Trump is the culmination of decades of bigoted dog whistling by the Republican Party. It just becomes unpalatable with him because it’s much more obvious. And I didn’t say that you voted for Trump, specifically, Abra, I said that people are grasping much more than they did before that white women will vote Republican like white men will, albeit in lower numbers. It’s true that people thought that having a viable woman on the ballot competing against an obviously bigoted and unqualified Republican candidate would make white women break for the Dems for the first time in modern history but it didn’t happen. And sure, a lot of Republicans are disgusted by Trump, but what about the rest of your party that doesn’t stand up to him? Is outright stealing a Supreme Court seat and driving an ugly agenda through Congress truly worth it? And what is it that is making you stay a Republican? How low do your taxes have to go? We’re not going to take away your guns.

    • Belle says:

      What happened to Garland was a travesty, and Scalia would have been the first one to say so. He would have told them to vote the nominee down if they didn’t like him, but that the President had the power to nominate whoever he wanted until the very last second he wasn’t the President anymore.

      As for people who don’t stand up to him in public, when they will in private, those people are cowards.

      And guns and taxes are not the only issues on the GOP platform. Though most days it can feel like it. My point was, and is, that if the Dems can’t find it in their hearts to create a little breathing room to work with establishment Rs, we’re screwed as a country. Just as we would be in the opposite situation. Empathy is not easy. It’s not easy for me to battle my own extended family and more conservative friends, but it has to be done. And it’s not easy for me to cut them some slack on why they voted the way they did, but it has to be done. Why? Because if we keep feeding the us vs. them monster, we’re just playing into Trump’s hands. He needs the division, he needs them to feel belittled and disrespected, he needs them to feel vengeful and vindictive. He can’t get shit done without it. He needs the people to feel they are victims of the other party, the media, and the institutions that build the government, so he can look like their vengeful crusader. But if we listen to them, and talk to them calmly, and acknowledge that many of them got a bad hand (but they aren’t the only ones who did), then maybe more people like Conor Lamb can get elected, and this won’t be for nothing.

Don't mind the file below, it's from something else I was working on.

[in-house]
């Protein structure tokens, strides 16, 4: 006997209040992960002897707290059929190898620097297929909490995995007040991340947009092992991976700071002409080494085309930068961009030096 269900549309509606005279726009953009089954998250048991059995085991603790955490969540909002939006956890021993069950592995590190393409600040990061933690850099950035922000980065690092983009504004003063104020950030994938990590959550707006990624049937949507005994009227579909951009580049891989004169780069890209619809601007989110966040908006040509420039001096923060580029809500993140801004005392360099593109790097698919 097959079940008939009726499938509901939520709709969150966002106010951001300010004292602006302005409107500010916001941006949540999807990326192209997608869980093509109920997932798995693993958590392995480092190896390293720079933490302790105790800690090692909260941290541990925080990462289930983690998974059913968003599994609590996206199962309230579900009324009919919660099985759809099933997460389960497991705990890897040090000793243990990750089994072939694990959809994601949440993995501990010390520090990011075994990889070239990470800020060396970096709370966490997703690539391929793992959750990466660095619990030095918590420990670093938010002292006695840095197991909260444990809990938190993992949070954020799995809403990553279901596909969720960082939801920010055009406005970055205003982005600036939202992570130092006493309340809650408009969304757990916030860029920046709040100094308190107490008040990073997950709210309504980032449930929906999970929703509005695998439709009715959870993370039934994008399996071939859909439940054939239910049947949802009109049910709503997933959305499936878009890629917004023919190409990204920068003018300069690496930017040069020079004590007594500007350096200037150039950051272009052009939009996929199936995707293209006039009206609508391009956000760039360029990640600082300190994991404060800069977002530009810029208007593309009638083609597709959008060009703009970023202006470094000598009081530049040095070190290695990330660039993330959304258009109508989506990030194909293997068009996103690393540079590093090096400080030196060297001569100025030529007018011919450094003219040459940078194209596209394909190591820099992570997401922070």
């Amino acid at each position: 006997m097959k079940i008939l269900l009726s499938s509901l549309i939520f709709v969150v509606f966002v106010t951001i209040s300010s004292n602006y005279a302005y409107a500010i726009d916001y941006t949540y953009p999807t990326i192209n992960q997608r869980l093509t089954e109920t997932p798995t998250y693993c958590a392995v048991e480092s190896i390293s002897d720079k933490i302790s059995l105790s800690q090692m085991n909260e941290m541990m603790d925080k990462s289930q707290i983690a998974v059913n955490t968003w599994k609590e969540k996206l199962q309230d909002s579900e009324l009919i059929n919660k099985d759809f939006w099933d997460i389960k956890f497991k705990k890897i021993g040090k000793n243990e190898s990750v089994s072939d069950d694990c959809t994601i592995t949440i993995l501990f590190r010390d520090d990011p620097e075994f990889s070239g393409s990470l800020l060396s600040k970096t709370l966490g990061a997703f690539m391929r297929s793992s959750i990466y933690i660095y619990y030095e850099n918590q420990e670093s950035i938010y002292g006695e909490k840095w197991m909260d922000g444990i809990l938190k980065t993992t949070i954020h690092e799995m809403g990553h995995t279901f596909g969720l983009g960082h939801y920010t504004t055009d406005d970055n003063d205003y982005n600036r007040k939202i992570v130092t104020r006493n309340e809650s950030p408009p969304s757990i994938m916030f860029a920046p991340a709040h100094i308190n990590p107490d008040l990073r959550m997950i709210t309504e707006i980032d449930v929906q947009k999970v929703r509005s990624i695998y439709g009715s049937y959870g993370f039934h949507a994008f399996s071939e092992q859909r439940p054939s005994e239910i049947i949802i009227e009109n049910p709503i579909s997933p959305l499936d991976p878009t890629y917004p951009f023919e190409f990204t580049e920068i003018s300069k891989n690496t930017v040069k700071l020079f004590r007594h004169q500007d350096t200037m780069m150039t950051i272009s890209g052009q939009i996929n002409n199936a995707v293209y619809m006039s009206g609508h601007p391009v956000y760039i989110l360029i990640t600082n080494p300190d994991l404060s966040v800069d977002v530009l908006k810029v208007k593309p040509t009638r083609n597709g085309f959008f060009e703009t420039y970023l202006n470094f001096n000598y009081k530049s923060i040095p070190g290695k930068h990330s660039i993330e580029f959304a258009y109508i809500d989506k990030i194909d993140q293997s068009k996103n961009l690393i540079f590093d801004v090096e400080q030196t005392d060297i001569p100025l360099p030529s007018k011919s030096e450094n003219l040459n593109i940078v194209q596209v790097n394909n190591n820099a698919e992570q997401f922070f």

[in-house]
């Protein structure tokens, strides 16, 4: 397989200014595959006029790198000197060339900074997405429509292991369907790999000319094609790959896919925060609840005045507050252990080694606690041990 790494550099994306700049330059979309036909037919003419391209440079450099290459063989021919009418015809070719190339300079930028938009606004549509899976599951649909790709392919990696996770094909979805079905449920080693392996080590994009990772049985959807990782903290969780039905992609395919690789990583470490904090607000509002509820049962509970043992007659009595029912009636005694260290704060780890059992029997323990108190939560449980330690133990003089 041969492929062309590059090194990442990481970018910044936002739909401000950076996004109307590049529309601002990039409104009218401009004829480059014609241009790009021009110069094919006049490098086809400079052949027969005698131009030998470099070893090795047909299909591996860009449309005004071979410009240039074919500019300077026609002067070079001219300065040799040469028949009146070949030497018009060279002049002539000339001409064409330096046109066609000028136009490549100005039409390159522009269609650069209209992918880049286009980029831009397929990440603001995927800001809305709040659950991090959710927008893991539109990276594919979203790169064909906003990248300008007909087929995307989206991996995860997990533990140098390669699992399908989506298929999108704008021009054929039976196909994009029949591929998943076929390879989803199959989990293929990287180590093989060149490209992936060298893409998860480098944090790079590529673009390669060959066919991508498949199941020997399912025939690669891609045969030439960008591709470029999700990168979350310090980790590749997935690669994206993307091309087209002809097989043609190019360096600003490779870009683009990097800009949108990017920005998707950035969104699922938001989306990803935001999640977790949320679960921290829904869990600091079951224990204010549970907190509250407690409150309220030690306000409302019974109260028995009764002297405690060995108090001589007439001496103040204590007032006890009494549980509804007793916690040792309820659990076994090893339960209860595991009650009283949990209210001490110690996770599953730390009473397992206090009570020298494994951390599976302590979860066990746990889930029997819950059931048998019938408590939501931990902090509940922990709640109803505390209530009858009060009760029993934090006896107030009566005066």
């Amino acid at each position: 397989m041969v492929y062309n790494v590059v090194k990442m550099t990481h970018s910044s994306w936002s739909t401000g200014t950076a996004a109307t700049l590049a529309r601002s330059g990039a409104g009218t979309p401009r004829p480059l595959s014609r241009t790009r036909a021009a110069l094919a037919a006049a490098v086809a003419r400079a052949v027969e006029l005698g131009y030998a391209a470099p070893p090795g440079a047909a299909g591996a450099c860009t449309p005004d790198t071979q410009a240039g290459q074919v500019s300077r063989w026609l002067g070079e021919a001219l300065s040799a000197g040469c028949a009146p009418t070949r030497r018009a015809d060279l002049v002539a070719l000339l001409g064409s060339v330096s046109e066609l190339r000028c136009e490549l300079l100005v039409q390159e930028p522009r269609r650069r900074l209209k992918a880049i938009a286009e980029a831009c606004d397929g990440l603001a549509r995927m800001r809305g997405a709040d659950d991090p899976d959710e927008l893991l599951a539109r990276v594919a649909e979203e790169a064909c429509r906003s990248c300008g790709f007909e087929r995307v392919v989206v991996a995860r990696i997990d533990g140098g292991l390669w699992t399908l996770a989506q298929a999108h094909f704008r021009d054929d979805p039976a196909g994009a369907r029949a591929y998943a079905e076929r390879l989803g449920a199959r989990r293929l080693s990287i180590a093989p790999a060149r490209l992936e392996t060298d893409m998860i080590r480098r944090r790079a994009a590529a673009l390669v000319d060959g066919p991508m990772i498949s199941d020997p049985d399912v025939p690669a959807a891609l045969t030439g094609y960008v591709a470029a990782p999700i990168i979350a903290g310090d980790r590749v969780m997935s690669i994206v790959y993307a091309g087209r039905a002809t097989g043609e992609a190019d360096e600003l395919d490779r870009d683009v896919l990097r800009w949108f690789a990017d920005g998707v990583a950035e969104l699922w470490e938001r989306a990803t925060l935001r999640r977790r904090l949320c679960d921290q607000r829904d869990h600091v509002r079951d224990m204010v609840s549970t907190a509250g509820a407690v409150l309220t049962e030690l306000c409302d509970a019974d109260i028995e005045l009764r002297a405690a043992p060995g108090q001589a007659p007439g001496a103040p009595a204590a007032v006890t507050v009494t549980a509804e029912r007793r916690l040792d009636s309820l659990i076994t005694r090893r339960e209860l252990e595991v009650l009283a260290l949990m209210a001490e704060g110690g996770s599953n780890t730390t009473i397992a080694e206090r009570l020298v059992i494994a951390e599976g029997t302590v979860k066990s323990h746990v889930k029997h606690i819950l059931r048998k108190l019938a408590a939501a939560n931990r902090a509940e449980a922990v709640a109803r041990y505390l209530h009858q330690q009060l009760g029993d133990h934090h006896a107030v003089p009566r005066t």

24. TheLOOP says:

    I am a hardcore liberal but come on you guys, stop piling on Abra. If you think her disagreement with Trump or other factions of the Republican party means she should quit the party, isn’t that the same as liberals being told to leave America if they don’t like this administration? No, we are here and we are working and fighting from within. So is Abra. Being Republican doesn’t mean she always agrees or votes according to prevailing party line. The two party system is not ideal but it is way better than a multi-party system – I speak from experience. Also, it’s her page – she didn’t discuss politics, simply linked to a story. I do however have an issue with commentators who are sharing how everyone around them is shocked that someone educated, well-off and living in a trendy neighborhood can be Republican. I guarantee you, it’s not your education or your wealth that surprises us, the shock is because we are wondering in our minds – have I been interacting with a Trump supporter? Are you secretly racist? Xenophobic? Unfortunately, in today’s climate the default assumption is that if you are a Republican, you are a Trump supporter. Yes, there’s a big difference between the two but not many Republicans – unlike Abra – have been vocal about their disappointment with Trump so unless you clarify, you do run the risk of presumption.

    • Belle says:

      Yes, it is unfortunate that this awful man has made the GOP synonymous with hate. (There was always an undercurrent, but one we were mostly able to dispel as a few awful people. But now, well post-charlottesville, we need a hard look in the mirror and good hard slap to follow.) And it is worse that so many won’t stand up to him or make excuses for him. They are complicit. It makes me truly sad.

      Thank you for your comment. It meant a lot.

  25. Jessica says: